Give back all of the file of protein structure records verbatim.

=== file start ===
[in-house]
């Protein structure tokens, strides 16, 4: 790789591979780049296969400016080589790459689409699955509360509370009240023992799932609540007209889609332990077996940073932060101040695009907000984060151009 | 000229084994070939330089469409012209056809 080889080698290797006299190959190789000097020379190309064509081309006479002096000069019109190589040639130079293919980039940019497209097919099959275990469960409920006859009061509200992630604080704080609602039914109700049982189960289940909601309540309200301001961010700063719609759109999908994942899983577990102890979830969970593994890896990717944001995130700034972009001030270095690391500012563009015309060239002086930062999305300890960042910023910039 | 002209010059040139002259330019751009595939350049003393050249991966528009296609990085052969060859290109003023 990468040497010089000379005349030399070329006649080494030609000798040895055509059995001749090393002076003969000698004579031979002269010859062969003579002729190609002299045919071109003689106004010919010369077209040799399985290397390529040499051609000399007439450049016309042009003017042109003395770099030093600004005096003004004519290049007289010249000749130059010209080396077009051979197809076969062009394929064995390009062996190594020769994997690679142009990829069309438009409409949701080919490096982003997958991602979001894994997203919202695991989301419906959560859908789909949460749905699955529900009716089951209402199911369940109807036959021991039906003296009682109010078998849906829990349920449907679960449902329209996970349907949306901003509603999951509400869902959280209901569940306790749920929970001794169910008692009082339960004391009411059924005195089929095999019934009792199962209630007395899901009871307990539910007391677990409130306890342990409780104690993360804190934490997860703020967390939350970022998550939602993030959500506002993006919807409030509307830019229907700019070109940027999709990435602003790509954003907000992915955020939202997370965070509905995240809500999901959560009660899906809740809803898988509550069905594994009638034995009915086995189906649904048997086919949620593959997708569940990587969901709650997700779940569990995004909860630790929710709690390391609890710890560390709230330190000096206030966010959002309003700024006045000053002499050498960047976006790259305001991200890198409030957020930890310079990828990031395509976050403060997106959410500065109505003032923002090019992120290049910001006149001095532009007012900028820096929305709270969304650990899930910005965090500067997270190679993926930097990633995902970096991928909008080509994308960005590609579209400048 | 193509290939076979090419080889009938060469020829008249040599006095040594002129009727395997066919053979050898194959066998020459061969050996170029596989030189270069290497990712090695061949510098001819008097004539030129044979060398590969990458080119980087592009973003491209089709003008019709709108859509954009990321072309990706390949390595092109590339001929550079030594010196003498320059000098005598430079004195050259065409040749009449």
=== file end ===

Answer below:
[in-house]
């Protein structure tokens, strides 16, 4: 790789591979780049296969400016080589790459689409699955509360509370009240023992799932609540007209889609332990077996940073932060101040695009907000984060151009 | 000229084994070939330089469409012209056809 080889080698290797006299190959190789000097020379190309064509081309006479002096000069019109190589040639130079293919980039940019497209097919099959275990469960409920006859009061509200992630604080704080609602039914109700049982189960289940909601309540309200301001961010700063719609759109999908994942899983577990102890979830969970593994890896990717944001995130700034972009001030270095690391500012563009015309060239002086930062999305300890960042910023910039 | 002209010059040139002259330019751009595939350049003393050249991966528009296609990085052969060859290109003023 990468040497010089000379005349030399070329006649080494030609000798040895055509059995001749090393002076003969000698004579031979002269010859062969003579002729190609002299045919071109003689106004010919010369077209040799399985290397390529040499051609000399007439450049016309042009003017042109003395770099030093600004005096003004004519290049007289010249000749130059010209080396077009051979197809076969062009394929064995390009062996190594020769994997690679142009990829069309438009409409949701080919490096982003997958991602979001894994997203919202695991989301419906959560859908789909949460749905699955529900009716089951209402199911369940109807036959021991039906003296009682109010078998849906829990349920449907679960449902329209996970349907949306901003509603999951509400869902959280209901569940306790749920929970001794169910008692009082339960004391009411059924005195089929095999019934009792199962209630007395899901009871307990539910007391677990409130306890342990409780104690993360804190934490997860703020967390939350970022998550939602993030959500506002993006919807409030509307830019229907700019070109940027999709990435602003790509954003907000992915955020939202997370965070509905995240809500999901959560009660899906809740809803898988509550069905594994009638034995009915086995189906649904048997086919949620593959997708569940990587969901709650997700779940569990995004909860630790929710709690390391609890710890560390709230330190000096206030966010959002309003700024006045000053002499050498960047976006790259305001991200890198409030957020930890310079990828990031395509976050403060997106959410500065109505003032923002090019992120290049910001006149001095532009007012900028820096929305709270969304650990899930910005965090500067997270190679993926930097990633995902970096991928909008080509994308960005590609579209400048 | 193509290939076979090419080889009938060469020829008249040599006095040594002129009727395997066919053979050898194959066998020459061969050996170029596989030189270069290497990712090695061949510098001819008097004539030129044979060398590969990458080119980087592009973003491209089709003008019709709108859509954009990321072309990706390949390595092109590339001929550079030594010196003498320059000098005598430079004195050259065409040749009449």